It wasn’t that long ago that we thought the days of the naturally aspirated Porsche 911 were over. The 991.2 GT3 RS entered the scene a few years ago, and the Carrera then had turbochargers. With observations of prototypes of the 992 series 911 already cropping up, it was widely believed that the next GT3 would use turbos if it wanted to evolve and improve the lineage.
Friends, we are so happy to be wrong on this. If you want to know why, just click play on the video above if you haven’t already. And you’re right, you’d better crank up your speakers, because few things sound as good in the automotive world as a naturally aspirated Porsche flat-six embracing 9,000 rpm.
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This clip comes from NM2255 Car HD Videos on YouTube, and admittedly we don’t have a lot of context or story to offer. A link in the YouTube description takes us to the Italy-based Biesse Racing Facebook page. The car is a fully stock 2021 911 GT3 and it has done several pull-ups on a test bench, each one looking gorgeous. A Biesse Racing Facebook post tells us that the car was developing 500 horsepower (373 kilowatts), and in this particular case, that’s an estimated horsepower to the crankshaft instead of the wheels.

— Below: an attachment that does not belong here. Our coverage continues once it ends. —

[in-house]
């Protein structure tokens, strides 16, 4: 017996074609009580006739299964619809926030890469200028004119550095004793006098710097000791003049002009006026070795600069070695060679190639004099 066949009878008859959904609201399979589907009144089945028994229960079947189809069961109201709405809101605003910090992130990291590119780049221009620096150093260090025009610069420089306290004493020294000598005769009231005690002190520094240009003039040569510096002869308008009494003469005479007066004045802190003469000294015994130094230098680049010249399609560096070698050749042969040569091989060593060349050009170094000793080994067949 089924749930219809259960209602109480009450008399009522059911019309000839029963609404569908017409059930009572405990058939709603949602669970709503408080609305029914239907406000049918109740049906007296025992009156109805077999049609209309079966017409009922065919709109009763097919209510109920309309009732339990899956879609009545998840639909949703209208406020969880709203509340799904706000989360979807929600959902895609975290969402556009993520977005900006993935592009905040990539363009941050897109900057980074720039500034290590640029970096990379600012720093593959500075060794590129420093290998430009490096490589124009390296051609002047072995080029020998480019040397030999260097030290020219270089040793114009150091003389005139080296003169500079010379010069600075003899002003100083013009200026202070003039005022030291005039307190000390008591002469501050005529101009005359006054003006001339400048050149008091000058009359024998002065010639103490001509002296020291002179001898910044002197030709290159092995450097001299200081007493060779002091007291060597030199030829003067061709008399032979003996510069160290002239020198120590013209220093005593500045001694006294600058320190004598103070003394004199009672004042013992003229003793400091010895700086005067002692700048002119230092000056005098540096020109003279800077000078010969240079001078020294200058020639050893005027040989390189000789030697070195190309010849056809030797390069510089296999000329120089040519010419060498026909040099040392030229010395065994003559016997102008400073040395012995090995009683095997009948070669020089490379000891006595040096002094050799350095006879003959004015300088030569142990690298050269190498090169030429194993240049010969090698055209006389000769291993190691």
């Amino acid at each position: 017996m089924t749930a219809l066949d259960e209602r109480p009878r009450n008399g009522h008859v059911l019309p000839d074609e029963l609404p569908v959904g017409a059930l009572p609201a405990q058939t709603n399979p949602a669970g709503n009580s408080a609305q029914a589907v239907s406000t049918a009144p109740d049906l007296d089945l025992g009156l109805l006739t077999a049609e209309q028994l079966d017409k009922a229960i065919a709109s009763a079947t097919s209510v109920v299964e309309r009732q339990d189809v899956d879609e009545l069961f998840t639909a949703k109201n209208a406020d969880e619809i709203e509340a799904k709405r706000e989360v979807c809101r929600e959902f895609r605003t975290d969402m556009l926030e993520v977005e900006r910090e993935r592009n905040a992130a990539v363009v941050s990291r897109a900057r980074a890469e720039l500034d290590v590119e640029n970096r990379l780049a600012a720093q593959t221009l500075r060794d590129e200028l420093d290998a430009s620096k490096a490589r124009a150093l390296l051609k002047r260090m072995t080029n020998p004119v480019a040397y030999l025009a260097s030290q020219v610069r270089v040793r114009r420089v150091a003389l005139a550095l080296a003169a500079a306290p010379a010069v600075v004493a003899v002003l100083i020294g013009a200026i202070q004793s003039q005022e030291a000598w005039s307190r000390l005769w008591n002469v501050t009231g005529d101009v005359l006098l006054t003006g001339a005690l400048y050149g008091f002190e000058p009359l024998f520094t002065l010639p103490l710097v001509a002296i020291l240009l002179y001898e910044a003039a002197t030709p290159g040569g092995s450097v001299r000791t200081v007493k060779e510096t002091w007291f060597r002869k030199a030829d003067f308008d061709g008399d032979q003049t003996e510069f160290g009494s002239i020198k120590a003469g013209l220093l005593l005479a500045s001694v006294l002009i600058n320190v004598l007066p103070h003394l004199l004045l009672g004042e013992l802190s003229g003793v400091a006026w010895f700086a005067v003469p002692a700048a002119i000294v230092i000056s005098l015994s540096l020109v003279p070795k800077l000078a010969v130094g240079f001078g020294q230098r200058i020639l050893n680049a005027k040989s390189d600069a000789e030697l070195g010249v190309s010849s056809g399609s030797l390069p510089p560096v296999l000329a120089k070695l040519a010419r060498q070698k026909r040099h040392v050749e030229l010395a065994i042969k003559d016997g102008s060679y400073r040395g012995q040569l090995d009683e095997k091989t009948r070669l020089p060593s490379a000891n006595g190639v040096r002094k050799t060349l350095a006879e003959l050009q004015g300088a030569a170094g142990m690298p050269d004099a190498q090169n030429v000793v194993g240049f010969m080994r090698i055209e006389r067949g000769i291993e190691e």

Considering that Porsche rates the new GT3 at 502 hp (374 kilowatts), the engine seems right on target. In fact, it might hide some extra power, as the air temperature in the dyno room would have been 35 degrees Celsius (95 degrees Fahrenheit). Naturally aspirated engines are much more sensitive to temperature changes than supercharged engines, and there was a question regarding the quality of the fuel. Considering all the factors that go into estimating engine power to the crankshaft from chassis dynamometric pull, justifying a mere two hp difference from stock is totally unnecessary here.
Ultimately, apart from the owner of the GT3 and the tuner doing the job, none of the numbers matter. It’s all about sound, so sit back and play (and replay) the music of unassisted internal combustion power as driven by Porsche.